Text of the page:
CORPUS CHRISTI, Texas – Four cases of illness have been reported in Corpus Christi consistent with exposure to Indulin AA-86.
The four people, who live in Zone 3 of the city, have experienced skin and intestinal issues that match those of exposure to the chemical, which is an asphalt emulsifier.
The city and the Texas Commission on Environmental Quality have not confirmed the illnesses are linked to water contamination.
The tainted water is linked to a back-flow incident from a chemical tank Wednesday night.
KSAT 12 News reached out to TCEQ regarding the illnesses. It responded: “The calls are unconfirmed complaints of health concerns and each are being followed up. We cannot release more information based on privacy requirements. The reason for our notice is that all of them appear to be in areas where water restrictions are in place and people should not be using water.”
The TCEQ, the city of Corpus Christi and the Environmental Protection Agency are reminding everyone about the city zones, and who can drink or use water and who cannot.
Only Zone 1 (blue area) is allowed to use tap water for both consumption and other uses, like cooking or bathing.
Residents in Zone 2 (pink area) are allowed to use the water for non-consumption purposes, but it is not recommended that children or the elderly use the water at all.
No one should be in direct contact with water for any reason in Zone 3 (yellow area).
Valero on Saturday released this statement:
“While we are not the source of the contamination, we are actively assisting the City and other agencies in their efforts to restore water to the entire city. We provided truckloads of bottled water for residents, in particular, those who are homebound, and delivered water to homes in Dona Park and Academy Heights neighborhoods near the impacted line. We secured hotel rooms for charitable organizations in Zone 3 who provide shelter services, including Corpus Christi Metro Ministries, Salvation Army, Charlie’s Place, and Ronald McDonald House for their clients who may need rooms/showers.”
Valero also released a timeline of events:
Nov. 23 – Valero employees at the asphalt terminal administration building noticed rusty brown water at their faucet. They flushed their lines and the water cleared up.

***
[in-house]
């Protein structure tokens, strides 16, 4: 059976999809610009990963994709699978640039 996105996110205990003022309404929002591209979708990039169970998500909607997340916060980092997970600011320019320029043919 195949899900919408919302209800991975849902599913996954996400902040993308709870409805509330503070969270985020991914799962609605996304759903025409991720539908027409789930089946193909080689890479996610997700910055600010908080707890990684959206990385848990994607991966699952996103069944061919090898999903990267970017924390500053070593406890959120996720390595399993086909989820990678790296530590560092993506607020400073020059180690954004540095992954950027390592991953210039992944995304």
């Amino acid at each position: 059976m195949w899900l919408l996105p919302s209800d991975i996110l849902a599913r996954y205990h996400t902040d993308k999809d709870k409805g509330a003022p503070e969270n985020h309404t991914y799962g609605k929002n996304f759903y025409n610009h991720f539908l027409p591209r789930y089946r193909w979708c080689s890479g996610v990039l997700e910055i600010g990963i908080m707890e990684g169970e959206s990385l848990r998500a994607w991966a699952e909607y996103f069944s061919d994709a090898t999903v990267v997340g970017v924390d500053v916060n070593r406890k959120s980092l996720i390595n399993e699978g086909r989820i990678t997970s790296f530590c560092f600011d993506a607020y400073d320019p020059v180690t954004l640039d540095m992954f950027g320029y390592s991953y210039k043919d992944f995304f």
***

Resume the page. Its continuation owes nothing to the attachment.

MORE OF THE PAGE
Dec. 1 – Valero employees at the asphalt terminal administration building saw brown water at their faucet again and called the city. The city sent a technician who came out and flushed the lines and the water cleared up. The technician indicated he thought there was rust in the water.
Dec. 2 – Valero continued to investigate the origin of the rusty water. Valero had no process connections that could have had caused backflow to the potable water line so they inquired with Ergon whether the issue could be related to Ergon operations.
Dec. 7 – Valero employees at the asphalt terminal administration building noticed milky, sudsy water at their faucet and called the city. The city sent a technician who flushed the lines and the water cleared up.
Dec. 8 – Valero employees alerted Ergon to the issue and again asked if it could be related to Ergon operations.
Dec. 12 – Valero employees at the asphalt terminal administration building noticed milky, sudsy water at their faucet and called the city, including calling a city supervisor. The city sent a technician who flushed the lines and the water cleared up. Valero employees alerted Ergon to the issue and again asked if it could be related to Ergon operations.
Dec. 13 – The city sent personnel to the Valero asphalt terminal and to Ergon. The city flushed the lines again. Valero continued to work with the City to identify the source of the issue.
Dec. 14 – The city sent personnel again and spoke with Valero and Ergon personnel. Valero continues to work with the city to investigate the issue.